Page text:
Michael Boyd’s Complete Works festival may not have over-garlanded Stratford with bunting and flags, but it’s made the town a much more buzzy place. Boyd is not only bringing back some of the best Shakespeareans of the older generation — including Patrick Stewart as Antony and Prospero, and Ian McKellen as Lear — but also nurturing a wonderfully talented younger generation. Tamsin Greig and Joseph Millson light up the stage as Beatrice and Benedick in Much Ado, both starring also in King John alongside Richard McCabe’s arresting performance in the title role.
For Much Ado, director Marianne Elliott goes to the pre-Castro Cuba of the 1950s, opening the way for a feast of salsa music, song and dance. But the best music of the evening is simply that of the sparring of Beatrice and Benedick. Millson’s Benedick, with his short hair and neat moustache, is every inch the bachelor cynic of the officers’ mess. Beatrice’s mocking admonishments are a new and unexpected challenge. With her aquiline profile, figure-hugging skirts and straight seams, Greig’s barbs are so hilarious you scarcely realise how deep they have thrust. The scenes in which each of them eavesdrops on how the other is totally infatuated allow the comic genius of each actor full rein — Millson, ill concealed in a potted palm, springing up with a manic exuberance that Basil Fawlty could scarcely have matched, Greig setting off hooter and lights of the scooter behind which she’s dementedly sought to hide.
When the darkening of the play at Hero’s abortive wedding precipitates Beatrice’s and Benedick’s declaration of their love, Greig and Millson open up a whole new layer in their relationship without abandoning anything of its playful antagonism. At a stroke, Greig and Millson have lifted the RSC’s playing of the comedies on to a higher level.
Josie Rourke’s production of King John at last does justice to this too often underrated work. Shakespeare’s dissection of a terminally insecure monarch makes a refreshing change from the other histories (Richard II excepted) in which the bloody will to power is uppermost. In the RSC’s previous staging, the role was played by Guy Henry as the petulant king of a nursery castle. Richard McCabe now sets this right by creating a vividly complex character, well conscious of his powers.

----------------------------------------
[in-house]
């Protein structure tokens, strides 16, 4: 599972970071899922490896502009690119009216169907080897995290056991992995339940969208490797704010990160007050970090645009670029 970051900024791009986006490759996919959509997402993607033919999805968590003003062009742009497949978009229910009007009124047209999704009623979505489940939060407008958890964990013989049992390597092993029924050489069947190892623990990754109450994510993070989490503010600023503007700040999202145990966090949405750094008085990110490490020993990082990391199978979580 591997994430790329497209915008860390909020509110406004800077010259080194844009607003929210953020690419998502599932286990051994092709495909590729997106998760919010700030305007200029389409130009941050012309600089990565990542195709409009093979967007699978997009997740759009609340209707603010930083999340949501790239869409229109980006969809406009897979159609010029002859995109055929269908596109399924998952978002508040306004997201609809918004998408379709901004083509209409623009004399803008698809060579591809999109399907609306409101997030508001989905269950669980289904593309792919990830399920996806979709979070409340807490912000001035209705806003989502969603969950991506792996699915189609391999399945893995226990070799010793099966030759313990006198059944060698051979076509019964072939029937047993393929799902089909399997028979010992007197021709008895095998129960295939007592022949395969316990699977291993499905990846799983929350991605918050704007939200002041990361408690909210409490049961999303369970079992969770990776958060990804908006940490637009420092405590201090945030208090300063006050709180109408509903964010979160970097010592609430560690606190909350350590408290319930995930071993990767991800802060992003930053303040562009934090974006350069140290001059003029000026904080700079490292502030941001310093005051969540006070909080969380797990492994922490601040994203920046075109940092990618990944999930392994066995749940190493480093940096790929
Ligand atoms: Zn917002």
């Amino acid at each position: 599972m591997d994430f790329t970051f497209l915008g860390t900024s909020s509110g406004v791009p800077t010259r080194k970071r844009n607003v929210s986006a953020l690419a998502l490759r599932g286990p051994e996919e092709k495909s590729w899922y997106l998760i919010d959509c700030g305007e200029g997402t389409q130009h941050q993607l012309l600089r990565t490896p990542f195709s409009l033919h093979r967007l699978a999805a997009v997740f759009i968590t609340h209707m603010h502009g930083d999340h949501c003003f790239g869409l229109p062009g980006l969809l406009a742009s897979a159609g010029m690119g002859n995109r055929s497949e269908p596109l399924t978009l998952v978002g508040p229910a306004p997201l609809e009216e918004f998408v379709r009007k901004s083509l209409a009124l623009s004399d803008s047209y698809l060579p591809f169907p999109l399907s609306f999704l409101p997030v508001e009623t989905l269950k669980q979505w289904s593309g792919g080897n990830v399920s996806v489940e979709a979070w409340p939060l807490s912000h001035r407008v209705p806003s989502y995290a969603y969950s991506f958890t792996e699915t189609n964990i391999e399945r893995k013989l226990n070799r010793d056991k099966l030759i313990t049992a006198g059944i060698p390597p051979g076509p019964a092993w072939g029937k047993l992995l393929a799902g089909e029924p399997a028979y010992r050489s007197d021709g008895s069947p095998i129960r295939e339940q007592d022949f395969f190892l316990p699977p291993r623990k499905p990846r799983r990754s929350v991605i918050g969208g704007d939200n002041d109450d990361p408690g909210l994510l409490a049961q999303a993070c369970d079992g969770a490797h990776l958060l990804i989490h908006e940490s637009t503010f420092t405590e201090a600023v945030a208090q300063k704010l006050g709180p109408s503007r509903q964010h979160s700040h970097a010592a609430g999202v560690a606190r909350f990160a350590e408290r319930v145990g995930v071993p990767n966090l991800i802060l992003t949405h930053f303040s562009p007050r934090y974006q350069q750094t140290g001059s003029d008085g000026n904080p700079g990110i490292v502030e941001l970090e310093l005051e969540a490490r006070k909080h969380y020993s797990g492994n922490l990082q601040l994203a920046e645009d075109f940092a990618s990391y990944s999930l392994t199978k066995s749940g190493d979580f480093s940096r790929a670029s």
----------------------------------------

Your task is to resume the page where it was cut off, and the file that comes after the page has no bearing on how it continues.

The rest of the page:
Bored by courtly advice, McCabe’s John is quickly charmed and won over by Millson’s roguish audacity and energy as the Bastard Faulconbridge. Fascinating that this mischievous son of Richard Coeur du Lion doesn’t seek to supplant the unstable John, winding up the play with its well-known lines about England never lying ‘at the proud foot of a conqueror,/ But when it first did help to wound itself.’ A timely thought indeed.
This is a play rich in verbal magic and power. Tamsin Greig, now in tragic mode, perfectly captured Constance’s great lament for her young son, Arthur, stolen by John because he’s a threat to his throne.
Remembering the almost insurmountable difficulties of Measure for Measure, you can understand why, in a legendary career as a Shakespearean, Peter Hall has waited until now to direct it in the UK. Working with his own company from Bath, Hall chooses period Puritan costumes in black and white, surrounding the Courtyard’s thrust stage with a gloom pierced by cones of light from high above. Would that his reading of the text, with its ‘duke of dark corners’ and supporting cast of enigmatics, was similarly illuminated.
Who is this Duke who abandons his kingdom to a more than suspect deputy, returning in disguise to spy, to manipulate and to judge? Hall’s John Laurenson assumes the mantle of the wise and blameless magus, which is certainly how James I, in many ways the progenitor of the play, would have wished to see him. Laurenson does it very well and in the process shows how the role anticipates that of Prospero in The Tempest. But Shakespeare’s Duke is a more malign figure than this, the production hinting so only at the very end in Isabella’s icy response to his sudden, almost Angelo-like demand that she marry him.
As for Angelo himself, Richard Dormer makes the familiar mistake of playing him as a transparently dangerous villain, while Riseborough’s Isabella was too gauchly demonstrative. It’s surely the passionate sense of religious vocation in a beautiful young girl which makes her irresistible to the twisted men, and you saw nothing of this here. Nor felt anything of the smouldering tension between her designs and those of Angelo as she pleads for her brother’s life. In fine supporting performances, it was left to Barry Stanton’s wise old statesman, Escalus, to show that justice and mercy are not incompatible, while Michael Mears was so quixotically over the top as the court wit Lucio as to win a round of spontaneous applause from an audience which, I suspect, was feeling the strain of a production that seemed to be skirting the emotional maelstrom at the heart of the play.